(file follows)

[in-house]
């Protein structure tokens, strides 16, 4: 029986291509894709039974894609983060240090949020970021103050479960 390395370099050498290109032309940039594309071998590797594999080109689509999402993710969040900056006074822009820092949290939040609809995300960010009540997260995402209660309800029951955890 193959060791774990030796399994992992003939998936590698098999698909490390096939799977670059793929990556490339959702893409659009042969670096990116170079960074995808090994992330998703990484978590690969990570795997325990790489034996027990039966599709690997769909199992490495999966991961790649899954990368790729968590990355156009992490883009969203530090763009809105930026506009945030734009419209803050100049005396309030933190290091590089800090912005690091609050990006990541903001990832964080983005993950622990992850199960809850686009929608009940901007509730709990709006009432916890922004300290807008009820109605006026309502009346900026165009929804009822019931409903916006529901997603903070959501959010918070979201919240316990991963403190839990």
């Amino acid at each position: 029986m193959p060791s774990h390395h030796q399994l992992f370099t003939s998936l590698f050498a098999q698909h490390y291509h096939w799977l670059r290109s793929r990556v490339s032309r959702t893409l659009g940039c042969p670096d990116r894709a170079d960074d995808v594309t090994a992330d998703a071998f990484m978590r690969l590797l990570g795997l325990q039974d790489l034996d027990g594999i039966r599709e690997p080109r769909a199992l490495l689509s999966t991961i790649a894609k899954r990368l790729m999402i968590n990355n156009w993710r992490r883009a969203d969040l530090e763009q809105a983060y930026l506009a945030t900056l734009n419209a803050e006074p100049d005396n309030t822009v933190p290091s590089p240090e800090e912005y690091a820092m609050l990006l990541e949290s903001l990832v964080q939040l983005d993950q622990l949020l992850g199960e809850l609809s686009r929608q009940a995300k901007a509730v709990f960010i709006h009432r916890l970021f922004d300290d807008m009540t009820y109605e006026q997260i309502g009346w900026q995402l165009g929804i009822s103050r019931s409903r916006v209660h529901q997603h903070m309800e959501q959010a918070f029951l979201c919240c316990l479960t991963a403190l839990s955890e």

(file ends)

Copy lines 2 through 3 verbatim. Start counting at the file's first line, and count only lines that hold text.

């Protein structure tokens, strides 16, 4: 029986291509894709039974894609983060240090949020970021103050479960 390395370099050498290109032309940039594309071998590797594999080109689509999402993710969040900056006074822009820092949290939040609809995300960010009540997260995402209660309800029951955890 193959060791774990030796399994992992003939998936590698098999698909490390096939799977670059793929990556490339959702893409659009042969670096990116170079960074995808090994992330998703990484978590690969990570795997325990790489034996027990039966599709690997769909199992490495999966991961790649899954990368790729968590990355156009992490883009969203530090763009809105930026506009945030734009419209803050100049005396309030933190290091590089800090912005690091609050990006990541903001990832964080983005993950622990992850199960809850686009929608009940901007509730709990709006009432916890922004300290807008009820109605006026309502009346900026165009929804009822019931409903916006529901997603903070959501959010918070979201919240316990991963403190839990």
């Amino acid at each position: 029986m193959p060791s774990h390395h030796q399994l992992f370099t003939s998936l590698f050498a098999q698909h490390y291509h096939w799977l670059r290109s793929r990556v490339s032309r959702t893409l659009g940039c042969p670096d990116r894709a170079d960074d995808v594309t090994a992330d998703a071998f990484m978590r690969l590797l990570g795997l325990q039974d790489l034996d027990g594999i039966r599709e690997p080109r769909a199992l490495l689509s999966t991961i790649a894609k899954r990368l790729m999402i968590n990355n156009w993710r992490r883009a969203d969040l530090e763009q809105a983060y930026l506009a945030t900056l734009n419209a803050e006074p100049d005396n309030t822009v933190p290091s590089p240090e800090e912005y690091a820092m609050l990006l990541e949290s903001l990832v964080q939040l983005d993950q622990l949020l992850g199960e809850l609809s686009r929608q009940a995300k901007a509730v709990f960010i709006h009432r916890l970021f922004d300290d807008m009540t009820y109605e006026q997260i309502g009346w900026q995402l165009g929804i009822s103050r019931s409903r916006v209660h529901q997603h903070m309800e959501q959010a918070f029951l979201c919240c316990l479960t991963a403190l839990s955890e």